Mysterious Nazca lines in South America depicted exotic birds from elsewhere in Peru

Mail Online | 6/19/2019 | Ian Randall For Mailonline;Victoria Allen Science Correspondent For The Daily Mail
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An enduring archaeological mystery may be a step closer to being solved.

Scientists studying the famous ‘Nazca lines’ have identified the birds shown in the giant markings, which could solve the mystery of why they were made.

Experts - Rituals - Gods - Rainfall

Experts suggest they could be connected with ancient rituals appealing to the gods for rainfall.

The Nazca lines contain more than 2,700 geometric shapes, lines and images of plants and animals etched into the sand.

Years - Inca - Site - Machu - Picchu

They were created between 1,300 and 2,400 years ago, well before the famous Inca site of Machu Picchu in Peru.

They are a feat of artistry, only properly visible from the air, which means their creators likely had no way of fully seeing what they had made.

Desert - Figures - Explanations - Purpose - Impressions

Carved into a Peruvian desert, the giant figures have attracted various explanations for their purpose, but exactly what they depict had been left to vague impressions.

In a bid to solve the mystery of what they show and why, researchers led by Hokkaido University exhaustively studied 16 images of birds.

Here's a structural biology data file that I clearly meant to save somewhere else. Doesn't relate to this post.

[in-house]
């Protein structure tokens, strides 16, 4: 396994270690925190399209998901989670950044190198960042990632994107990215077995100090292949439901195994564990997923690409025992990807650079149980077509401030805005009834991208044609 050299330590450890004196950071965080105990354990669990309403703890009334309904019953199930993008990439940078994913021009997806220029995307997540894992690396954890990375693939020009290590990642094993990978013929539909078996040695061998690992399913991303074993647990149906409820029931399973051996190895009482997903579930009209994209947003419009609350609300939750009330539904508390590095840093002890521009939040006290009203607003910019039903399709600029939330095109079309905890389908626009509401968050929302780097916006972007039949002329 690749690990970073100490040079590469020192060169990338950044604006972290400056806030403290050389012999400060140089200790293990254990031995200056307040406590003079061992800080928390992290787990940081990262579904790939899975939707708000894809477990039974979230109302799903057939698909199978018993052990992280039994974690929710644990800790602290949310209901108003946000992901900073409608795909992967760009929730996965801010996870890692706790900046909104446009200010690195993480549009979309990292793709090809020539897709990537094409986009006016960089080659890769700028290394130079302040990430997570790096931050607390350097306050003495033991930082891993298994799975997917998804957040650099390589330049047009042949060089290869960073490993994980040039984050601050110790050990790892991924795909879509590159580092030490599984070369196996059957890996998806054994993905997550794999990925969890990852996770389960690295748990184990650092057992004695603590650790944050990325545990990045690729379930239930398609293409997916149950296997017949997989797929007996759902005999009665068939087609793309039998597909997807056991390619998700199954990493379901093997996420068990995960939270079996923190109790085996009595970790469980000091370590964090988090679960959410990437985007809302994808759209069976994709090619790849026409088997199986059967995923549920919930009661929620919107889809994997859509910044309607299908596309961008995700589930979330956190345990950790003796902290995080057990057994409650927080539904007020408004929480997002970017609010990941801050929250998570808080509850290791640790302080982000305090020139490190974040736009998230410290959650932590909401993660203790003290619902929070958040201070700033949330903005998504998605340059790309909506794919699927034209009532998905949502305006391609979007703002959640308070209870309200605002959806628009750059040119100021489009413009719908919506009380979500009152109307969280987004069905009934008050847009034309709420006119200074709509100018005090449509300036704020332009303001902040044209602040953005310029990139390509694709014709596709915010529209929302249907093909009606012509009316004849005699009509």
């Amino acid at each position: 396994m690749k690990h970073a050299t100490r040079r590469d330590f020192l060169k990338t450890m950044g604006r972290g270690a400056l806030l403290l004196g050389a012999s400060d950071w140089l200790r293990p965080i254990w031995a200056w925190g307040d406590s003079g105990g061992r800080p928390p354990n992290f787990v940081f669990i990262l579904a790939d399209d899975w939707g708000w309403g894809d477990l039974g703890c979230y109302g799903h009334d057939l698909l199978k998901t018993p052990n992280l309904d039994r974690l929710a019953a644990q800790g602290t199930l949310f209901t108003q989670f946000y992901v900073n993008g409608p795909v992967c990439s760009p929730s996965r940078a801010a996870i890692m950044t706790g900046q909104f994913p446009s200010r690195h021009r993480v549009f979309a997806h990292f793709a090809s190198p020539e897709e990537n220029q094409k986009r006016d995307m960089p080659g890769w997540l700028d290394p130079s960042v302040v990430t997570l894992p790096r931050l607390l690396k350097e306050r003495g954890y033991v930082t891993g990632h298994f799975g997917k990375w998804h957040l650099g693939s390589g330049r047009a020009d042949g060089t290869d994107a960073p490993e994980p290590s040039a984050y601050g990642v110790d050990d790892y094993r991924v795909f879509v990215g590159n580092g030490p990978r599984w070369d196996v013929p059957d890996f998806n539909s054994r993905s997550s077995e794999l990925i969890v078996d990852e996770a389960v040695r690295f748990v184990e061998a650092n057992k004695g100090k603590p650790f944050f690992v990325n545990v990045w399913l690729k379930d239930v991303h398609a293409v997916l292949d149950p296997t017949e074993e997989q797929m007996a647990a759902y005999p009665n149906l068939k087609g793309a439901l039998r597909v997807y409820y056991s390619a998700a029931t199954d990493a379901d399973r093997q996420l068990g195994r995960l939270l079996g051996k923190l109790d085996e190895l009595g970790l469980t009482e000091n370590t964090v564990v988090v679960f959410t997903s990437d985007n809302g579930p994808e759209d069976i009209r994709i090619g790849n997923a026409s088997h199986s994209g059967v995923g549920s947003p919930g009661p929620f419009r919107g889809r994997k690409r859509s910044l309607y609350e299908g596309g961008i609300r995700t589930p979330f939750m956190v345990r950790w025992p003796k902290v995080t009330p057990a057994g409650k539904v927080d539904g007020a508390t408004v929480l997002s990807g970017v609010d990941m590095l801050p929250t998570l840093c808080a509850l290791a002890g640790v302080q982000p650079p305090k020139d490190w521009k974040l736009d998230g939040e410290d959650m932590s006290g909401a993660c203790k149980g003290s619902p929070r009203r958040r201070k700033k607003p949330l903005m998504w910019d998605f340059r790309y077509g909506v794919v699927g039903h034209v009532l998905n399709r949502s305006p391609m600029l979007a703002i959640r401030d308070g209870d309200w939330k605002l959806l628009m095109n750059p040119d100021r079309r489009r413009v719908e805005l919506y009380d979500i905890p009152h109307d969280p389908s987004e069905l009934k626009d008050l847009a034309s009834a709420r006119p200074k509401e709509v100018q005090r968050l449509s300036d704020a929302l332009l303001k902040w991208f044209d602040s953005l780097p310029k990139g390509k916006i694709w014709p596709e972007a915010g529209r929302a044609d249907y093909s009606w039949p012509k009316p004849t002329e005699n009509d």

Classification - Figures - Guano - Bird - 'hummingbird

They were able to correct the classification of one of the figures from a guano bird to pelican and reveal that a 'hummingbird' glyph is specifically a type of hermit.

Interestingly, the birds from the new identifications did not live in the Nazca desert, but instead came from further afield in Peru.

Figure - Feet - Metres - Line - Desert

Each figure, the largest of which is 1,200 feet (370 metres) long, has been made typically from just one winding line carved into the desert face, which survive today thanks to the region's isolation and dry, windless climate.

To understand exactly why the Nazca people drew the figures, it is necessary first to understand exactly what each so-called geoglyph is intended to represent.

Masaki - Eda - Hokkaido - University - Museum

Masaki Eda of the Hokkaido University Museum in Sapporo, Japan and his colleagues compared the 16 avian-looking Nazca glyphs with real birds in order to try...
(Excerpt) Read more at: Mail Online
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